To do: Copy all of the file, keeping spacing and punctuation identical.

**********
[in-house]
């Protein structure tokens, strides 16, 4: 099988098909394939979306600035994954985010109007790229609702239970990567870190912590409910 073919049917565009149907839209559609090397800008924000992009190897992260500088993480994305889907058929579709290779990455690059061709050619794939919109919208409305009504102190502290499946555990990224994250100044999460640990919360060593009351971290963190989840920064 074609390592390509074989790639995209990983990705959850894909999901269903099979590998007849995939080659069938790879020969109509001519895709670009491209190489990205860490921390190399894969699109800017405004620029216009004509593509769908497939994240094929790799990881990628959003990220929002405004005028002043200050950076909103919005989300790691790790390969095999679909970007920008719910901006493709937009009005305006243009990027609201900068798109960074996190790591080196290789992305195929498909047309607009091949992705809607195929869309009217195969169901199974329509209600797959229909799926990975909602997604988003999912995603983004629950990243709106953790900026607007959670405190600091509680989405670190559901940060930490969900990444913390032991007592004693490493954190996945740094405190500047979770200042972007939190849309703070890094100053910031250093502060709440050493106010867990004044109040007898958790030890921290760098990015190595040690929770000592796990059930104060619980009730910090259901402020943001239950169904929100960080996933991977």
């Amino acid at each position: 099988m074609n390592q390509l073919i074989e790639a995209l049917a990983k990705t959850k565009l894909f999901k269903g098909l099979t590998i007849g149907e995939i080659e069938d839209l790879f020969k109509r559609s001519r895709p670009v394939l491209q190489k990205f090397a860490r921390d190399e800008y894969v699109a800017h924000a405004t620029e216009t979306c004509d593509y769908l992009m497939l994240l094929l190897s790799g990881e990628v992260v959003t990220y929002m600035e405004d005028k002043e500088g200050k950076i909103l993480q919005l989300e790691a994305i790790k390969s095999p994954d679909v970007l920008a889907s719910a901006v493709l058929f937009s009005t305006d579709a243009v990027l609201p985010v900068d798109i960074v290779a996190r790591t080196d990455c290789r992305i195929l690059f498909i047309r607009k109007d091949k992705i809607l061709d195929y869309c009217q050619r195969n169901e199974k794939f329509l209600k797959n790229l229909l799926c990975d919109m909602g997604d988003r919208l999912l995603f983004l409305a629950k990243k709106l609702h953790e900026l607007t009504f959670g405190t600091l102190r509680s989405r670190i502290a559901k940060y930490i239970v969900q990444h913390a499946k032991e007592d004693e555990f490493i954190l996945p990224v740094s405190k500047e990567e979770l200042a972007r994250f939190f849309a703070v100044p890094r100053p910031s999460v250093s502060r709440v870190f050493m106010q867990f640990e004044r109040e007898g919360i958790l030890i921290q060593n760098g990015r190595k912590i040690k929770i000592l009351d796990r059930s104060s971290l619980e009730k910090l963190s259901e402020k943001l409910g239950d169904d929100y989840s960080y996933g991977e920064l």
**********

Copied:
[in-house]
């Protein structure tokens, strides 16, 4: 099988098909394939979306600035994954985010109007790229609702239970990567870190912590409910 073919049917565009149907839209559609090397800008924000992009190897992260500088993480994305889907058929579709290779990455690059061709050619794939919109919208409305009504102190502290499946555990990224994250100044999460640990919360060593009351971290963190989840920064 074609390592390509074989790639995209990983990705959850894909999901269903099979590998007849995939080659069938790879020969109509001519895709670009491209190489990205860490921390190399894969699109800017405004620029216009004509593509769908497939994240094929790799990881990628959003990220929002405004005028002043200050950076909103919005989300790691790790390969095999679909970007920008719910901006493709937009009005305006243009990027609201900068798109960074996190790591080196290789992305195929498909047309607009091949992705809607195929869309009217195969169901199974329509209600797959229909799926990975909602997604988003999912995603983004629950990243709106953790900026607007959670405190600091509680989405670190559901940060930490969900990444913390032991007592004693490493954190996945740094405190500047979770200042972007939190849309703070890094100053910031250093502060709440050493106010867990004044109040007898958790030890921290760098990015190595040690929770000592796990059930104060619980009730910090259901402020943001239950169904929100960080996933991977």
């Amino acid at each position: 099988m074609n390592q390509l073919i074989e790639a995209l049917a990983k990705t959850k565009l894909f999901k269903g098909l099979t590998i007849g149907e995939i080659e069938d839209l790879f020969k109509r559609s001519r895709p670009v394939l491209q190489k990205f090397a860490r921390d190399e800008y894969v699109a800017h924000a405004t620029e216009t979306c004509d593509y769908l992009m497939l994240l094929l190897s790799g990881e990628v992260v959003t990220y929002m600035e405004d005028k002043e500088g200050k950076i909103l993480q919005l989300e790691a994305i790790k390969s095999p994954d679909v970007l920008a889907s719910a901006v493709l058929f937009s009005t305006d579709a243009v990027l609201p985010v900068d798109i960074v290779a996190r790591t080196d990455c290789r992305i195929l690059f498909i047309r607009k109007d091949k992705i809607l061709d195929y869309c009217q050619r195969n169901e199974k794939f329509l209600k797959n790229l229909l799926c990975d919109m909602g997604d988003r919208l999912l995603f983004l409305a629950k990243k709106l609702h953790e900026l607007t009504f959670g405190t600091l102190r509680s989405r670190i502290a559901k940060y930490i239970v969900q990444h913390a499946k032991e007592d004693e555990f490493i954190l996945p990224v740094s405190k500047e990567e979770l200042a972007r994250f939190f849309a703070v100044p890094r100053p910031s999460v250093s502060r709440v870190f050493m106010q867990f640990e004044r109040e007898g919360i958790l030890i921290q060593n760098g990015r190595k912590i040690k929770i000592l009351d796990r059930s104060s971290l619980e009730k910090l963190s259901e402020k943001l409910g239950d169904d929100y989840s960080y996933g991977e920064l």